Finally, sweet corn. In November my mouth aches for fresh corn on the cob. I don't care if kernels stick in-between my teeth, the husks are mess to clean or the silk clogs my kitchen drain. It's the crown jewel of summer eating and local farms produce an abundance so there is plenty for everyone. This market often runs out of peaches, Michigan blueberries and eggs, but never corn. I don't pull back the husks to see if the corn is any good. I trust that it will be and it always is. Thank you, corn growers of Illinois.
Simple, pure, colorful, fresh foods just as nature intended. Delicious.
4. Water Aerobics
Our neighborhood is the proud parent of this historic pool, built in 1923, in the backyard of the former estate of John D. Hertz. This was his summer retreat to get away from the heat and humidity of steamy Chicago. His home long gone, this pool is now our community gathering place during the summer. If you press your ear to the stone wall, you can still hear the music of the roaring twenties and the merriment of legendary pool parties, both past and present.
A group of hilarious and exceptional ladies do water aerobics in this pool three mornings a week to firm up our flesh and catch up on movies, current events, books, sex and our favorite topic, food. It's the highlight of my summer, hands down.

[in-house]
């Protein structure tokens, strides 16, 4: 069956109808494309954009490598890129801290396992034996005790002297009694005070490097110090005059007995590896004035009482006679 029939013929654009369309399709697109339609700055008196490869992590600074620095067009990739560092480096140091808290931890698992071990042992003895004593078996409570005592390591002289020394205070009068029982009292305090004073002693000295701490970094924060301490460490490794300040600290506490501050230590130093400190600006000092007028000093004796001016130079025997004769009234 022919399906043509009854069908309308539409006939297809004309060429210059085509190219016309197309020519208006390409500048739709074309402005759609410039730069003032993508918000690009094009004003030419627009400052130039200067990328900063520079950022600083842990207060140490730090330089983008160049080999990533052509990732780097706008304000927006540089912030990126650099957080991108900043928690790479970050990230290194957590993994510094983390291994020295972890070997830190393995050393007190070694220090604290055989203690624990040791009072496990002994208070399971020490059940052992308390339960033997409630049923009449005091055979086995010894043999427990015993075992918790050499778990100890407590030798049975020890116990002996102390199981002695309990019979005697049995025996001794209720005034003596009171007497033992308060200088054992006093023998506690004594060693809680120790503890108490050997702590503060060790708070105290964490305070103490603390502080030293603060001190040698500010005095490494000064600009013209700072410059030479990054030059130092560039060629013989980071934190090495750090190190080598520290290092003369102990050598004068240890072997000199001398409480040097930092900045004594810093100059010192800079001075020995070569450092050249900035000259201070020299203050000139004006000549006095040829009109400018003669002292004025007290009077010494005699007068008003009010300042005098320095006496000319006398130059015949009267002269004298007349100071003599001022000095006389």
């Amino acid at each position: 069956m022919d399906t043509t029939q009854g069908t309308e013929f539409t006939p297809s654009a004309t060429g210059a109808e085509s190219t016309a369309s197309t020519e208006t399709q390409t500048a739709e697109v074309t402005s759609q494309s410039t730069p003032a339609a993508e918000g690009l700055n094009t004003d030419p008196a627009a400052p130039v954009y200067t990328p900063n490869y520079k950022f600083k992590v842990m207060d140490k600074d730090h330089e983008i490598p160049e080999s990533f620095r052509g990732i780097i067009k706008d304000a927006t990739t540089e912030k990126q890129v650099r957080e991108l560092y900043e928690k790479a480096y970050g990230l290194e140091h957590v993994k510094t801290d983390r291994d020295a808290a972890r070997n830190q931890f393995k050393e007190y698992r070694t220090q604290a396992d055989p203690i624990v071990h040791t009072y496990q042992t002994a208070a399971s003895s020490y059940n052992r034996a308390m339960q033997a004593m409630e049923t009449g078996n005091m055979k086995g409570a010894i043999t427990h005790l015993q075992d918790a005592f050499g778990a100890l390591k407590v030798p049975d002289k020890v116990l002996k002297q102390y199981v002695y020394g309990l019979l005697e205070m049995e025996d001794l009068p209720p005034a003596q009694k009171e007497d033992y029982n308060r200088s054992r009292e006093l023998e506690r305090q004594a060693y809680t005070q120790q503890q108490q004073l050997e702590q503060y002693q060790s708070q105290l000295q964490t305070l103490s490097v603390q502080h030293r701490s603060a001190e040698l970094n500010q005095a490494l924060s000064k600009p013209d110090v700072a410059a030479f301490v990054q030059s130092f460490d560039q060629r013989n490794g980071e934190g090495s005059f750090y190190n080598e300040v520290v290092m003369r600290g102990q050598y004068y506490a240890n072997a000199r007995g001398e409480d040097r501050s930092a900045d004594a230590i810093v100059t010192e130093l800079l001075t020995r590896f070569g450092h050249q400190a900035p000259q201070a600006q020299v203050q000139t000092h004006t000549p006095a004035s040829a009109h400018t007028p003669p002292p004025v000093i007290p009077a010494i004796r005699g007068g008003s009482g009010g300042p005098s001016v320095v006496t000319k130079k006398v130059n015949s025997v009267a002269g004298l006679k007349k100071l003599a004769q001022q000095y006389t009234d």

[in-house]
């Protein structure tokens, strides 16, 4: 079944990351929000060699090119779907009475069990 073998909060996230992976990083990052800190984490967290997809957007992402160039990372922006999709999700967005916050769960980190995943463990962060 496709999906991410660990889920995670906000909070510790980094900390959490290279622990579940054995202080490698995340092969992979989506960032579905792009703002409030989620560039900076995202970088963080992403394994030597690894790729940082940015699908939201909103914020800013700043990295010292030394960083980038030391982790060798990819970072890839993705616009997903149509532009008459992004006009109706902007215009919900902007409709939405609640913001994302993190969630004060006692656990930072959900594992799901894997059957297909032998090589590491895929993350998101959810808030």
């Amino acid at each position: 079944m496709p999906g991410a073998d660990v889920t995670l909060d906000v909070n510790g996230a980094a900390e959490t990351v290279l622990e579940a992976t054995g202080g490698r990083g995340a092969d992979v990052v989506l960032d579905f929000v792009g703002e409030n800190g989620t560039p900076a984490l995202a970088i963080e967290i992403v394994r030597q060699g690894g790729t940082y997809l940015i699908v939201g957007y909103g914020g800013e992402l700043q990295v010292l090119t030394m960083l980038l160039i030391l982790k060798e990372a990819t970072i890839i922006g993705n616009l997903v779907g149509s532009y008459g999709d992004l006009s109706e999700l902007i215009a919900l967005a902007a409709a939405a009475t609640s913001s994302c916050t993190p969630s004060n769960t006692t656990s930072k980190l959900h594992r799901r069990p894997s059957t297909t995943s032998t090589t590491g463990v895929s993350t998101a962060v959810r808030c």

Ann brings the music, Mary keeps us from being lured into "Morbid Monday," Susan's wicked sense of humor makes you choke on pool water while Barb demonstrates how to float in the deep end without a noodle, just like a pro.
When the time comes to put the beach towel and hand weights away for the season, my bathing suit is frayed and bleached from chlorine and I'm still self-conscious wearing sleeveless dresses.
But that's not the point. We may never tone our upper arms, but the camaraderie in the pool has made the frigid water a bit warmer and our burdens a tad lighter. Thanks, ladies.
It's already getting dark earlier. We are losing daylight. This is the one I dread the most.
When we spring forward and gain an extra hour of daylight we all rejoice in the longer days ahead. Summer nights are still bright and shiny at 9:00 pm giving everyone extra time to play golf after work, read in a hammock, walk on the beach or cut the grass so the weekend is truly free. Look outside. At 7:30 the sun is already setting before the barbeque sauce has been brushed on the chicken thighs. Soon it will be dark by 5:00 pm. Then after we fall back, the lights go on at 3:30 pm.
No wonder the snow belt plans vacations in February.
The sublime pleasures of summer are cherished because they are all so fleeting. The season is brief. We wait all year, and then it's over before we can even sharpen the garden tools.
Boating, seasonal fruits and vegetables, swimming, baseball, picnics, no school, hummingbirds, summer reading, sandals, zinnias, ice cream, street festivals and loosening up that tightly wound mind.
The clock is ticking.
I will miss you, summer.